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  5. Coert,

    The study reported on this blog suggests a simple way to improve performance in stressful situations. Thought you might like to know about it.

    http://www.bakadesuyo.com/how-to-quickly-and-easily-improve-performance-0

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  6. Whenever I have wanted something really badly I always ended up not achieving it. Whenever I wasn't really too bothered about achieving a set objective remarkably it seemed as if the whole universe conspired to help me achieve the very thing I wasn't really too bothered about achieving. Why is this so? Can someone explain this for me?

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  7. Anonymous, a Chinese wise man once said:
    "When the archer shoots for no particular prize, he has all his skills; when he shoots to win a brass buckle, he is already nervous; when he shoots for a gold prize, he goes blind, sees two targets, and is out of his mind. His skill has not changed, but the prize divides him. He cares! He thinks more of winning than of shooting, and the need to win drains him of power."

    Do you find this familiar?

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  8. Hi anonymous and Peter, thanks! Interesting example, Peter. It also reminds me of the discounting principle (see http://bit.ly/nMER4)

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  9. That sounds very familiar Peter! Thank you very much! That quote is really quite wonderful.

    Is there any scientific explanation you have come across which explains this mystery?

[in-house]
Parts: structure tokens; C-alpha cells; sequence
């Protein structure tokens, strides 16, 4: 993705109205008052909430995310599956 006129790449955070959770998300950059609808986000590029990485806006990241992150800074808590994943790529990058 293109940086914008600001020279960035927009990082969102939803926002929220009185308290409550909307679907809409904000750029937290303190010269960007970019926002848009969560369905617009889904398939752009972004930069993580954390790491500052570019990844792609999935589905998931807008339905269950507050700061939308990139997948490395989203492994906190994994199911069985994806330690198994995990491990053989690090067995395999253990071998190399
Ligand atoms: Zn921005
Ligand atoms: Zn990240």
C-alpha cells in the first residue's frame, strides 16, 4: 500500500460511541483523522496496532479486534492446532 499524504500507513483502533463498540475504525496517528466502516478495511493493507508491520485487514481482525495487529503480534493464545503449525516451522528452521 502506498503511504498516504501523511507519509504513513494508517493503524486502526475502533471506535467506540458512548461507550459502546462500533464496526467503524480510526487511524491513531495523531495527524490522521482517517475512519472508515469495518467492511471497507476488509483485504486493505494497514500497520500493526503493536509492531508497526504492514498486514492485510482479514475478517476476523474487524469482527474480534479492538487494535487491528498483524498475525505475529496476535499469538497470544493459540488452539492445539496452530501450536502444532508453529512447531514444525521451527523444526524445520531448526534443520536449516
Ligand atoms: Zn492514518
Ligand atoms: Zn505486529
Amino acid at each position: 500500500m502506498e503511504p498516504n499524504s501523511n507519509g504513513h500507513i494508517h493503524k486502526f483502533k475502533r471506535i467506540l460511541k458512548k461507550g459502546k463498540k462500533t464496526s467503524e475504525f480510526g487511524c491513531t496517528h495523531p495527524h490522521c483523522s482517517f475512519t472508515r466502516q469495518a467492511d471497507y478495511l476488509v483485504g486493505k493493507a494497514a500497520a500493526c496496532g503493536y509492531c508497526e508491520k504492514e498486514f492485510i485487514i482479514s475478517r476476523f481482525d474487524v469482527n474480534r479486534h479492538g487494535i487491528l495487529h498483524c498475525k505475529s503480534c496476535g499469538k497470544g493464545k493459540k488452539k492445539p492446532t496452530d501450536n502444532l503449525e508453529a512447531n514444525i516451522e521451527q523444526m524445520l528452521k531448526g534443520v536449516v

Hi Coert! Your blog is really quite something! Keep up the good work! I hope to become a regular contributor.

    P.S - Would you advise people who are going for something they want not to desire it too much because that actually may hinder their success?

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  10. Hi Afraz, Thanks for your comment!
    Regarding your question: I'm not big on providing advice ... I guess it depends on what it is you want. If it is largely within your control, I guess it is likely to work to desire it a lot. However, if it is largely out of your control, it seems unwise to desire it too much. For instance, if you want to write a book, I guess it will work to have a strong desire to see it finished. But if you want your book to win a prize, it may actually work counterproductive to let yourself be guided by this desire.
    What do you think?

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  11. Hi Afaz, the only scientific research I can think of is the research on Mindfulness based stress reduction. i.e. Jon Kabat-Zinn's research

    From what I know, lower levels of stress might be more conductive to flow and the productivity in flow is way better than productivity under stress. So, basically, if you have a very important task that requires you to be at the limits of your abilities, with stress you might get in the Anxiety domain while centering on the present might move you to Arousal and then Flow. Bare in mind that this is only a personal opinion, I have not expertise in this field.